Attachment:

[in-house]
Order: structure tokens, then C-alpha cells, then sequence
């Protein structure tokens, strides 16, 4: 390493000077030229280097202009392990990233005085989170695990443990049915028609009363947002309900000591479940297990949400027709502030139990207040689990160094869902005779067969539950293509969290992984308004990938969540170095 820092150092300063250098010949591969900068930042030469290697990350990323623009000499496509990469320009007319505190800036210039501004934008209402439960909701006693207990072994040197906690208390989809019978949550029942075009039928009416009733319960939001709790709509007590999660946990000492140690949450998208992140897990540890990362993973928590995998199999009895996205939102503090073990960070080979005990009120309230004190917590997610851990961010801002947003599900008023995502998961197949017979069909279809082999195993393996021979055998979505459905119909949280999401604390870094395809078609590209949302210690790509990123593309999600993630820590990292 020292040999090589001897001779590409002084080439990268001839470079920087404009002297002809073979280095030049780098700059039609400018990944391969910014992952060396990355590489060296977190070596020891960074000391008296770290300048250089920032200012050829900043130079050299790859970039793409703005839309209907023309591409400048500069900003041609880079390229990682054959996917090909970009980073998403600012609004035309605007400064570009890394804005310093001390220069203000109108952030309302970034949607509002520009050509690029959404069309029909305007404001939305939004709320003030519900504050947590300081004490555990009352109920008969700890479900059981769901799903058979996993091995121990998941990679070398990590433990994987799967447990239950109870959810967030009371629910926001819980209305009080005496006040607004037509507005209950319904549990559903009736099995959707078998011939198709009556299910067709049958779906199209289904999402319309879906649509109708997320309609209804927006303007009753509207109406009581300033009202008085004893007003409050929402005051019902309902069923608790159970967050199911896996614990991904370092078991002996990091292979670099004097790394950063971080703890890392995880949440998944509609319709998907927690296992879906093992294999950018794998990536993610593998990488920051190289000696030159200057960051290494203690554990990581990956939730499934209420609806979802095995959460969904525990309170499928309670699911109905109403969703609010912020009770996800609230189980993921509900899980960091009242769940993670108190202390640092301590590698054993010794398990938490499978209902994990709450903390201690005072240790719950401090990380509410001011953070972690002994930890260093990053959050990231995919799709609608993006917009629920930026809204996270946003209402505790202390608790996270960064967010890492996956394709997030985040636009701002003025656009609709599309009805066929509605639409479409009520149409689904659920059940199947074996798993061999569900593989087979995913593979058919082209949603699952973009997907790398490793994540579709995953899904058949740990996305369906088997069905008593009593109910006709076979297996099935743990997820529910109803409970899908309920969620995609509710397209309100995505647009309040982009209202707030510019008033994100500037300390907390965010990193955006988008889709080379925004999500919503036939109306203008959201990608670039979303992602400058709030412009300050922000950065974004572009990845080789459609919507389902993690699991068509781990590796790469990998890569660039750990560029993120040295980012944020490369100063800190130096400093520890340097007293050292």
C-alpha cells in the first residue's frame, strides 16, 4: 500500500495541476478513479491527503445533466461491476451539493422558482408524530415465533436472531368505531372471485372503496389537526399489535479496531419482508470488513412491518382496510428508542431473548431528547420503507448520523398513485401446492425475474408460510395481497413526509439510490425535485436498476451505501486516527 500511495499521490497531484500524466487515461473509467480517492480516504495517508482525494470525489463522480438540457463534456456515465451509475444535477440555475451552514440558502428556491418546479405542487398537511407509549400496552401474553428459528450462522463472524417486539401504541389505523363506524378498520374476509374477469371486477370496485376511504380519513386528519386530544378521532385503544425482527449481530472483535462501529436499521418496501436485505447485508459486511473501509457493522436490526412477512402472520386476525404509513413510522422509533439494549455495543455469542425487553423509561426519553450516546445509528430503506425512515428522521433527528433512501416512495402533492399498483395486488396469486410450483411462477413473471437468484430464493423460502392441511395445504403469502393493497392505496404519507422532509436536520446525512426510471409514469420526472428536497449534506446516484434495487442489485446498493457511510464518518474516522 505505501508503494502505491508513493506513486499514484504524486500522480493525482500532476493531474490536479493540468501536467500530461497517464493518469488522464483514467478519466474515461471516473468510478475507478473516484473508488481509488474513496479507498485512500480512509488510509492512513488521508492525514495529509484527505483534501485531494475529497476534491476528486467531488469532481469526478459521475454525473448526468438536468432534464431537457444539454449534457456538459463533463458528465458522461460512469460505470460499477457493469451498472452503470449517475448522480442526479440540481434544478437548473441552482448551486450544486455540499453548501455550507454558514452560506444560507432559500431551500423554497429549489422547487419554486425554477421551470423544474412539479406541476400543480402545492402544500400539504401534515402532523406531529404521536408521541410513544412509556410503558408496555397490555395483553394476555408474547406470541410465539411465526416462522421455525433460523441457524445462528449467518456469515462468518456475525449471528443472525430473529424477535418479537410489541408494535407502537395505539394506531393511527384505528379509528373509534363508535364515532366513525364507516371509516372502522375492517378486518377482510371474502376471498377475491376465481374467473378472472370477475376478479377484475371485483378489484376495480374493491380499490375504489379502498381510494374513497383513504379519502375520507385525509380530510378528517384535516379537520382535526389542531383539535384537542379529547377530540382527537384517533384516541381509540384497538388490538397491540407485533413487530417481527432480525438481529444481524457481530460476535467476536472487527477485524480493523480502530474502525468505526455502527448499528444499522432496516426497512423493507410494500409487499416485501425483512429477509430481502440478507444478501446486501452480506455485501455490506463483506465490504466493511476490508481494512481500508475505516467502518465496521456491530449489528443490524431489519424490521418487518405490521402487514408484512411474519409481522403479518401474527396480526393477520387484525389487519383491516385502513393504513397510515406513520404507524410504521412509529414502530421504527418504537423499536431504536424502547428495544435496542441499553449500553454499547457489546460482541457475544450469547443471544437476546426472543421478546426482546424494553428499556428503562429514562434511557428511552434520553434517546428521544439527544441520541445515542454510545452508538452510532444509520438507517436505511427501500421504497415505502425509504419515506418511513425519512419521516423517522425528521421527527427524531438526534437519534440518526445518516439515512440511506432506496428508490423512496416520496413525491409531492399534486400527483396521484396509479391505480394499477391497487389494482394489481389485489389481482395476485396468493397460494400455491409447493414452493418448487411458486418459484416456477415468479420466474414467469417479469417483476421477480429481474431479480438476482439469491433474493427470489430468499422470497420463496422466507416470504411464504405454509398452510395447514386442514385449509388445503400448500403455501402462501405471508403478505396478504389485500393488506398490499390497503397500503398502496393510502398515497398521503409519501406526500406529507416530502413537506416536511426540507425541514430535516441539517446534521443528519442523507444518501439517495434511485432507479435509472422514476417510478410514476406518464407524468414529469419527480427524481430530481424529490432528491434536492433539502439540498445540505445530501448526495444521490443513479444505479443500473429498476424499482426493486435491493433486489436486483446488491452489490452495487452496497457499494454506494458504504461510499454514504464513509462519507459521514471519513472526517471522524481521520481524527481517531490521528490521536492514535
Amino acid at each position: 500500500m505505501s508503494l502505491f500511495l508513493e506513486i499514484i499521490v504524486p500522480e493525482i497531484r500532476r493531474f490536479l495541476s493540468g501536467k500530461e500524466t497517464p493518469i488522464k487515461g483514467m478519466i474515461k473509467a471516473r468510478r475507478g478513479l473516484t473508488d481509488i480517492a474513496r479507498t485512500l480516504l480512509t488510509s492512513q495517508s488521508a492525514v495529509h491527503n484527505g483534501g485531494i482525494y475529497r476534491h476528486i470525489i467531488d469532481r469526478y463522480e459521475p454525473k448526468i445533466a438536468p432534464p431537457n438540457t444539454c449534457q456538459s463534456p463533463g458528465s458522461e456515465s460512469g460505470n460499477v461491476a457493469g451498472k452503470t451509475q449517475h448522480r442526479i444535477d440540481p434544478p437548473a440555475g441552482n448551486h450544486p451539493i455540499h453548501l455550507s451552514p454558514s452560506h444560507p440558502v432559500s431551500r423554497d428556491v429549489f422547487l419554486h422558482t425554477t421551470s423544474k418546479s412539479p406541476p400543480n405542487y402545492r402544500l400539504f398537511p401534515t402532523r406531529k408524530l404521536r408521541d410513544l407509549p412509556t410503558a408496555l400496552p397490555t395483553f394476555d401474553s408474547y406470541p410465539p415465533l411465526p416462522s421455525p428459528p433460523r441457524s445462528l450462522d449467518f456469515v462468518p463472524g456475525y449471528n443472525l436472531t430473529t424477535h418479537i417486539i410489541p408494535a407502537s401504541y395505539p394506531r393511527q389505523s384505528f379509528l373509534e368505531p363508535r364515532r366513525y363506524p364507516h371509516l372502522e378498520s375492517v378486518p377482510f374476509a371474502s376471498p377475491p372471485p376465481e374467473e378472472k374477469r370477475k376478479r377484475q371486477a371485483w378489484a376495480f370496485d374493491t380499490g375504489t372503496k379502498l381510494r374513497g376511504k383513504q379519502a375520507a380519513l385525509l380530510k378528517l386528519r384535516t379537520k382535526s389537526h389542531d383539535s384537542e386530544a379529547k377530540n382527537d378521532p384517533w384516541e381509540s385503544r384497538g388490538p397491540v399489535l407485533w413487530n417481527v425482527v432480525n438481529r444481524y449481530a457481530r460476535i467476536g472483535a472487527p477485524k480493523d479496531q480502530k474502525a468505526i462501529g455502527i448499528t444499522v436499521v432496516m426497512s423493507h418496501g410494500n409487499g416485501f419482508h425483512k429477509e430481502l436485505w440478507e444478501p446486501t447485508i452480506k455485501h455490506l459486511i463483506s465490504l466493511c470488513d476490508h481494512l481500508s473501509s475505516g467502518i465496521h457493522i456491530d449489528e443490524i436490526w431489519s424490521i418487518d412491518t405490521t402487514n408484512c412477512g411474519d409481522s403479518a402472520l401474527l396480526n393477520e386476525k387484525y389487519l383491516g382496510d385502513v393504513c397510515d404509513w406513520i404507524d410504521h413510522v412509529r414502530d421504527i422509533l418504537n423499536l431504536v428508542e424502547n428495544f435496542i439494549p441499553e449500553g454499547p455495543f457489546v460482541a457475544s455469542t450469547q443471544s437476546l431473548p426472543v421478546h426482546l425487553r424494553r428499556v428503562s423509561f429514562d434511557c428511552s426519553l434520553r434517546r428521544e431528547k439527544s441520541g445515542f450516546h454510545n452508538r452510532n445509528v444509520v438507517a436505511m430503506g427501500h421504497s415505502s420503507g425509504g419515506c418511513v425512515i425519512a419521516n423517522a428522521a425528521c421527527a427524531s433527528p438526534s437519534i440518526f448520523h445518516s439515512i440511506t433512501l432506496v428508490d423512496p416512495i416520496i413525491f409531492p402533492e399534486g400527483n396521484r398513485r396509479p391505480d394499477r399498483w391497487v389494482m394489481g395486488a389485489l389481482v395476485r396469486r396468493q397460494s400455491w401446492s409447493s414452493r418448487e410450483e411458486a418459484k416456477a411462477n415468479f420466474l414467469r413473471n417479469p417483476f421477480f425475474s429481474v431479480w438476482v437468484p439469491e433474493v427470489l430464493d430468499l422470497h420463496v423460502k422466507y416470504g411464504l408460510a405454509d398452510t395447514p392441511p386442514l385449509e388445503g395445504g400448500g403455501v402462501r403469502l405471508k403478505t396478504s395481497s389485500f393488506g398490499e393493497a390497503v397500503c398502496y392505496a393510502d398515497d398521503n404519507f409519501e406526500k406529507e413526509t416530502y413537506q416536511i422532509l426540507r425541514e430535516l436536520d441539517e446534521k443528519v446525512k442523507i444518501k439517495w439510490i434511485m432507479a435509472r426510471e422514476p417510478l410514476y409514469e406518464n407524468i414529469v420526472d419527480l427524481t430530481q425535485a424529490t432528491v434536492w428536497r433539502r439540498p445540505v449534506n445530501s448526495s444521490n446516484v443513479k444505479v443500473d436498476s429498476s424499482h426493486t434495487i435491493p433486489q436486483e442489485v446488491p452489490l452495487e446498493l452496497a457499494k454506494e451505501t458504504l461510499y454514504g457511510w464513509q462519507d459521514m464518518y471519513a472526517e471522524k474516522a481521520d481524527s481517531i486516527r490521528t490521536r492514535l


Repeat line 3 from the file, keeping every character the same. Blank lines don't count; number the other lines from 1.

């Protein structure tokens, strides 16, 4: 390493000077030229280097202009392990990233005085989170695990443990049915028609009363947002309900000591479940297990949400027709502030139990207040689990160094869902005779067969539950293509969290992984308004990938969540170095 820092150092300063250098010949591969900068930042030469290697990350990323623009000499496509990469320009007319505190800036210039501004934008209402439960909701006693207990072994040197906690208390989809019978949550029942075009039928009416009733319960939001709790709509007590999660946990000492140690949450998208992140897990540890990362993973928590995998199999009895996205939102503090073990960070080979005990009120309230004190917590997610851990961010801002947003599900008023995502998961197949017979069909279809082999195993393996021979055998979505459905119909949280999401604390870094395809078609590209949302210690790509990123593309999600993630820590990292 020292040999090589001897001779590409002084080439990268001839470079920087404009002297002809073979280095030049780098700059039609400018990944391969910014992952060396990355590489060296977190070596020891960074000391008296770290300048250089920032200012050829900043130079050299790859970039793409703005839309209907023309591409400048500069900003041609880079390229990682054959996917090909970009980073998403600012609004035309605007400064570009890394804005310093001390220069203000109108952030309302970034949607509002520009050509690029959404069309029909305007404001939305939004709320003030519900504050947590300081004490555990009352109920008969700890479900059981769901799903058979996993091995121990998941990679070398990590433990994987799967447990239950109870959810967030009371629910926001819980209305009080005496006040607004037509507005209950319904549990559903009736099995959707078998011939198709009556299910067709049958779906199209289904999402319309879906649509109708997320309609209804927006303007009753509207109406009581300033009202008085004893007003409050929402005051019902309902069923608790159970967050199911896996614990991904370092078991002996990091292979670099004097790394950063971080703890890392995880949440998944509609319709998907927690296992879906093992294999950018794998990536993610593998990488920051190289000696030159200057960051290494203690554990990581990956939730499934209420609806979802095995959460969904525990309170499928309670699911109905109403969703609010912020009770996800609230189980993921509900899980960091009242769940993670108190202390640092301590590698054993010794398990938490499978209902994990709450903390201690005072240790719950401090990380509410001011953070972690002994930890260093990053959050990231995919799709609608993006917009629920930026809204996270946003209402505790202390608790996270960064967010890492996956394709997030985040636009701002003025656009609709599309009805066929509605639409479409009520149409689904659920059940199947074996798993061999569900593989087979995913593979058919082209949603699952973009997907790398490793994540579709995953899904058949740990996305369906088997069905008593009593109910006709076979297996099935743990997820529910109803409970899908309920969620995609509710397209309100995505647009309040982009209202707030510019008033994100500037300390907390965010990193955006988008889709080379925004999500919503036939109306203008959201990608670039979303992602400058709030412009300050922000950065974004572009990845080789459609919507389902993690699991068509781990590796790469990998890569660039750990560029993120040295980012944020490369100063800190130096400093520890340097007293050292």